“Distribute This!” is a space intended to showcase works that have not yet had the opportunity to find their audience. Not generally distributed at the time of writing, these are films that deserve to be seen, and theaters full of viewers are waiting for them. EDITOR’S NOTE: Happily, The Exiles was released in 2009 (four years after this review first appeared) by the redoubtable Oscilloscope Laboratories.
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This uncategorizable classic captures life in L.A.’s seamy underbelly
In case you’re ever wondering if you’re wasting your life watching way too many movies, I would like to remind you that film buffs may have done more for our cultural heritage and history in general — not just film history — through our enthusiasm than most people ever attempt. Henri Langlois, the ultimate film buff, literally saved thousands of films from destruction just by becoming a collector. Similarly, a sometime documentary filmmaker named Thom Andersen, who made a film in 1974 about Eadweard Muybridge, the Father of Motion Pictures, and made only two more since then, has managed to resurrect a film destined to be forgotten and possibly lost. In his tribute to Los Angeles, Los Angeles Plays Itself (2003), this lover of film found a 1961 film called The Exiles and excerpted from it liberally to show Bunker Hill, one of the city’s vibrant working/lower-class neighborhoods just before it was urban-renewed out of existence. Of the many films he sampled, The Exiles was the one I most wanted to see. Chicago’s Gene Siskel Film Center dug up a pristine copy of this classic film and scheduled two showings; I was one of the lucky few who got a chance to see it.
Classic? I didn’t know that term could apply to The Exiles until I read that the film made the cover of an issue of Film Quarterly following its release. I had thought this film was just an oddity that Andersen dug up in his research; and yet, it has so much going for it that the use of the word is entirely appropriate. Director-producer- writer Kent Mackenzie made his debut with this documentary-like feature film; tragically, he would complete only one more film before an untimely death. His talent is evident in his shot compositions, his heartbreaking close-ups, his thorough integration of settings and players, and his incredible use of lighting. This film is reminiscent of and every bit as good as Cassavetes’ Shadows, and possibly better for showing us people we almost never see on screen, even today.
The Exiles starts by showing archival stills of Indians both famous and forgotten and their way of life before their complete domination by the White Man took place. The film mentions the Native Americans’ fate and how a new generation of Native Americans was leaving the reservations to find a new way of life in the cities of the United States. The scene switches to Los Angeles and a particular group of Native Americans living in the Bunker Hill neighborhood. A collage of buildings sets the scene of this now-razed area of Los Angeles, ending at the Angels Flight funicular, which was used for transportation before it was resurrected a few years ago as a sort of Disneyland ride for Angelenos and tourists alike. We see a female Native American climbing halfway up the hill that the funicular scales and stepping into a hillside maze of buildings where her apartment lies. What follows is a combination of interior monologues by this woman, her husband, and a bon vivant friend of theirs, and scenes of life in the neighborhood as they and their friends wander through it, carousing, card playing, drinking, fighting, and in quiet camaraderie before more of the same begins again the following day.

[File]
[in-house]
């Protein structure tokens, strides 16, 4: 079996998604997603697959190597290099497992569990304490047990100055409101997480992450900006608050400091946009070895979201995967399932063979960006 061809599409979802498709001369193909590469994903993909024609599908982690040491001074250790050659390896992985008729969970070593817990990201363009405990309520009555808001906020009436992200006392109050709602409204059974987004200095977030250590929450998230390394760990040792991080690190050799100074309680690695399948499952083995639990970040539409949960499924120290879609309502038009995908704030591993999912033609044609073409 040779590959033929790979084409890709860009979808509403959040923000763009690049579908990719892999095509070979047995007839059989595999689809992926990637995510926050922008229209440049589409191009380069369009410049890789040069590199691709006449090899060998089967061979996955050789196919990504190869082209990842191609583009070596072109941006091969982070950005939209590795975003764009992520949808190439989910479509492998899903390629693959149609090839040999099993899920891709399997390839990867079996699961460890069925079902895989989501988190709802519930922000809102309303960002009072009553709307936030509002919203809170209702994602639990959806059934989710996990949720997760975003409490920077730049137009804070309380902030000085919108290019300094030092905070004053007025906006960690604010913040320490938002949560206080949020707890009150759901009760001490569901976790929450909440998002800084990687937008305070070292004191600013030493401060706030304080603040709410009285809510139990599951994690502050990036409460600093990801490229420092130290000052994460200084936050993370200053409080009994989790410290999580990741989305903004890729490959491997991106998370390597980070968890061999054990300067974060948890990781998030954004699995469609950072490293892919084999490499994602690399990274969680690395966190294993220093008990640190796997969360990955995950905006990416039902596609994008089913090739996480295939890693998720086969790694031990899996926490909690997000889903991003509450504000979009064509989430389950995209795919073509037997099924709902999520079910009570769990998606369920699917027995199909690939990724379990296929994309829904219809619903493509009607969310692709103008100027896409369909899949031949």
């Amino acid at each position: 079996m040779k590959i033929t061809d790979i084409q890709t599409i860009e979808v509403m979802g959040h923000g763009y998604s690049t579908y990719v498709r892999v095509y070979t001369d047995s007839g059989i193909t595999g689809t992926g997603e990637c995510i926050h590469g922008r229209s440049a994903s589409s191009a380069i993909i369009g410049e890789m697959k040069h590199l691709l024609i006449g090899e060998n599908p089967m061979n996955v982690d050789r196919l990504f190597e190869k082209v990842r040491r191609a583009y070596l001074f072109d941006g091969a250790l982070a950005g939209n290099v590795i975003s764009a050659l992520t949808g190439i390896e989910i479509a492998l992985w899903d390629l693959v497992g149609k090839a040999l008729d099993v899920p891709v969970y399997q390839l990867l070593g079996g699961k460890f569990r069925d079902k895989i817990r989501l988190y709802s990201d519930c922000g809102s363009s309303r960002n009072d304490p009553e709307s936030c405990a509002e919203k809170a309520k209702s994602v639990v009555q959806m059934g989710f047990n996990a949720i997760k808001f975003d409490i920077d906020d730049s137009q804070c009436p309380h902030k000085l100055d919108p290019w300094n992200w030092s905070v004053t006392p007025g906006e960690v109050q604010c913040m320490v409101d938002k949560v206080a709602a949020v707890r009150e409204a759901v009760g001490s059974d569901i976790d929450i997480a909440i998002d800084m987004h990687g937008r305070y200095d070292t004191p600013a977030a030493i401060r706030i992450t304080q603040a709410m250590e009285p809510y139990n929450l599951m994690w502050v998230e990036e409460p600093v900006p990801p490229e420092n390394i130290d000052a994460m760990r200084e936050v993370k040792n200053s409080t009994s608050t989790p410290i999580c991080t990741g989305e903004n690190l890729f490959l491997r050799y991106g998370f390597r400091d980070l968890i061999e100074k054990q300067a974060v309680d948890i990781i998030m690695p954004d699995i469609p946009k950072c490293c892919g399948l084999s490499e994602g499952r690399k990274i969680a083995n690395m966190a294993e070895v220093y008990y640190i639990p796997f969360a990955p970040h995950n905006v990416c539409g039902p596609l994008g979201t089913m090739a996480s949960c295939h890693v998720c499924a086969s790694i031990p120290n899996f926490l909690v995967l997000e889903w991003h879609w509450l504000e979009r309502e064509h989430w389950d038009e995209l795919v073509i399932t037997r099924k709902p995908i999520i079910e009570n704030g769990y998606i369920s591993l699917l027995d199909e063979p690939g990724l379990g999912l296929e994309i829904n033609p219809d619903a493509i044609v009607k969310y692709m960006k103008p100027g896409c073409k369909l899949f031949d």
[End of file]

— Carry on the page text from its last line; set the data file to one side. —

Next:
There is a lively mixed salad of people in Bunker Hill, precariously balanced within society or sliding to the bottom of the heap. Liquor — primarily Lucky Lager and Gallo Thunderbird — liberally lubricate the search of these people for an escape from their dead-end, rootless lives. The Native women are merely around to provide their men with money and sex. The men are largely lost to alcoholism. These Native Americans are exiles — from their broken society, their reservations, and themselves — and we feel it looking into their expressive, sad faces and hearing their musings on their lives. The penultimate scene is very powerful. After the bars close at 2 a.m., the Native Americans drive up to what they call Hill X and have a bit of a pow wow. In the bars, they played the jukeboxes with popular rock ‘n roll tunes of the day. Here, the men beat on drums, chant, and dance with bells strapped to their legs. The sun comes up, the cars of Native Americans seeking their own company away from the prying eyes of the White Man are gone, and crushed cigarette butts and empties litter the hill. Los Angeles looms in the background.
Why has this film gone into eclipse? The reasons range from the small creative output of the man who crafted it to difficulty categorizing it to the lack of plot. America’s embarrassment over the treatment of its native population probably also has helped ensure its obscurity (as it has a classic from the silent era, The Vanishing American), an obscurity that only grows with the passage of time. However, this film deserves the embrace of a film public hungering for original, homegrown independent films that tell us who we are. “Distribute This!” proudly supports The Exiles.